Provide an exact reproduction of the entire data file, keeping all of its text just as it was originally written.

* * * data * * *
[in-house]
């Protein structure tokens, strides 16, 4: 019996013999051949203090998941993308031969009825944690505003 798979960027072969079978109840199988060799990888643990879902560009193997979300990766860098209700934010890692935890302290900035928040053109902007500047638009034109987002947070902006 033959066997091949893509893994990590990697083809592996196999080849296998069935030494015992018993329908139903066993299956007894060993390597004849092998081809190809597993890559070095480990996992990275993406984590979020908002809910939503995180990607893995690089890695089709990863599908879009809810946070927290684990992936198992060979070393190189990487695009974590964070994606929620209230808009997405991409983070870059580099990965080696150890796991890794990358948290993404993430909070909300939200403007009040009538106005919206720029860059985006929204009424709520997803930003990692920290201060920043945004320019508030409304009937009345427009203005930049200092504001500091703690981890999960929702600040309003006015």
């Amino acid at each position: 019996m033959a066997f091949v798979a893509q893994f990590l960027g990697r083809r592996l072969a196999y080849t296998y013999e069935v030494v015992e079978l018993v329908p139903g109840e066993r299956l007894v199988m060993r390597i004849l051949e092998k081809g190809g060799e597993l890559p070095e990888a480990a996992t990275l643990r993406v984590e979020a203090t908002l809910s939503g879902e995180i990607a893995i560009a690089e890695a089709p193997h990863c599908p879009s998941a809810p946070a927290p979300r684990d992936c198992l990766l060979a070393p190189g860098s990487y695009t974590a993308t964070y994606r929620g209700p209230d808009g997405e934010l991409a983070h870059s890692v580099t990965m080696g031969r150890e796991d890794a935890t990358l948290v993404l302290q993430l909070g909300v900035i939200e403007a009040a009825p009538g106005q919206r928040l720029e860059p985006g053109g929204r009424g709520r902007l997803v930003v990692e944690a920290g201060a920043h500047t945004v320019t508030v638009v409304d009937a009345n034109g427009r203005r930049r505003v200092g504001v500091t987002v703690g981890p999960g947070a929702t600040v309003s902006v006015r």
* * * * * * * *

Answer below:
[in-house]
């Protein structure tokens, strides 16, 4: 019996013999051949203090998941993308031969009825944690505003 798979960027072969079978109840199988060799990888643990879902560009193997979300990766860098209700934010890692935890302290900035928040053109902007500047638009034109987002947070902006 033959066997091949893509893994990590990697083809592996196999080849296998069935030494015992018993329908139903066993299956007894060993390597004849092998081809190809597993890559070095480990996992990275993406984590979020908002809910939503995180990607893995690089890695089709990863599908879009809810946070927290684990992936198992060979070393190189990487695009974590964070994606929620209230808009997405991409983070870059580099990965080696150890796991890794990358948290993404993430909070909300939200403007009040009538106005919206720029860059985006929204009424709520997803930003990692920290201060920043945004320019508030409304009937009345427009203005930049200092504001500091703690981890999960929702600040309003006015």
């Amino acid at each position: 019996m033959a066997f091949v798979a893509q893994f990590l960027g990697r083809r592996l072969a196999y080849t296998y013999e069935v030494v015992e079978l018993v329908p139903g109840e066993r299956l007894v199988m060993r390597i004849l051949e092998k081809g190809g060799e597993l890559p070095e990888a480990a996992t990275l643990r993406v984590e979020a203090t908002l809910s939503g879902e995180i990607a893995i560009a690089e890695a089709p193997h990863c599908p879009s998941a809810p946070a927290p979300r684990d992936c198992l990766l060979a070393p190189g860098s990487y695009t974590a993308t964070y994606r929620g209700p209230d808009g997405e934010l991409a983070h870059s890692v580099t990965m080696g031969r150890e796991d890794a935890t990358l948290v993404l302290q993430l909070g909300v900035i939200e403007a009040a009825p009538g106005q919206r928040l720029e860059p985006g053109g929204r009424g709520r902007l997803v930003v990692e944690a920290g201060a920043h500047t945004v320019t508030v638009v409304d009937a009345n034109g427009r203005r930049r505003v200092g504001v500091t987002v703690g981890p999960g947070a929702t600040v309003s902006v006015r």